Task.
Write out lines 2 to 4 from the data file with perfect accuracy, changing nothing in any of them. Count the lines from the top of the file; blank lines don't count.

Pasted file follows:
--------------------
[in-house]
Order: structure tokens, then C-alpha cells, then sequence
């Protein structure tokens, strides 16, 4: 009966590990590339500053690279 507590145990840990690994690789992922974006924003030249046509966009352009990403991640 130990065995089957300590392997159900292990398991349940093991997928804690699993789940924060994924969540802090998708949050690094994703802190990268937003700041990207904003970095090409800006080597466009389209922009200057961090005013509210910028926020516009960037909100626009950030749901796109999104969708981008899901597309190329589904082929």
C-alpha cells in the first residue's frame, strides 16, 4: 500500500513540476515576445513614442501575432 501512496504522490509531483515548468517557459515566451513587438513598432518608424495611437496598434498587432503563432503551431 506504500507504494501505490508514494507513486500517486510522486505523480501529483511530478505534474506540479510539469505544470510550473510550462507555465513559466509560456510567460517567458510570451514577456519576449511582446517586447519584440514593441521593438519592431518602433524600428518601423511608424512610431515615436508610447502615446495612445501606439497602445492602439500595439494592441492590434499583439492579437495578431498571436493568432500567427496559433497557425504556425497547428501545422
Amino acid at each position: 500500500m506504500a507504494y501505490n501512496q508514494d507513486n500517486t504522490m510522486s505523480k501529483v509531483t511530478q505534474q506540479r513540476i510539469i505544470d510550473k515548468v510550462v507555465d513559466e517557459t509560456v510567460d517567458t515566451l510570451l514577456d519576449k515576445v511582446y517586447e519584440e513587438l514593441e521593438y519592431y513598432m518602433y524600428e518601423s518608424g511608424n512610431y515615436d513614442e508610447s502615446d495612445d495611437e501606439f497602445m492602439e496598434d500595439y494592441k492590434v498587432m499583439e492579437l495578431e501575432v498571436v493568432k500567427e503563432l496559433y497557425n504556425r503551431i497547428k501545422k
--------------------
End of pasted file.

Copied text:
Order: structure tokens, then C-alpha cells, then sequence
């Protein structure tokens, strides 16, 4: 009966590990590339500053690279 507590145990840990690994690789992922974006924003030249046509966009352009990403991640 130990065995089957300590392997159900292990398991349940093991997928804690699993789940924060994924969540802090998708949050690094994703802190990268937003700041990207904003970095090409800006080597466009389209922009200057961090005013509210910028926020516009960037909100626009950030749901796109999104969708981008899901597309190329589904082929």
C-alpha cells in the first residue's frame, strides 16, 4: 500500500513540476515576445513614442501575432 501512496504522490509531483515548468517557459515566451513587438513598432518608424495611437496598434498587432503563432503551431 506504500507504494501505490508514494507513486500517486510522486505523480501529483511530478505534474506540479510539469505544470510550473510550462507555465513559466509560456510567460517567458510570451514577456519576449511582446517586447519584440514593441521593438519592431518602433524600428518601423511608424512610431515615436508610447502615446495612445501606439497602445492602439500595439494592441492590434499583439492579437495578431498571436493568432500567427496559433497557425504556425497547428501545422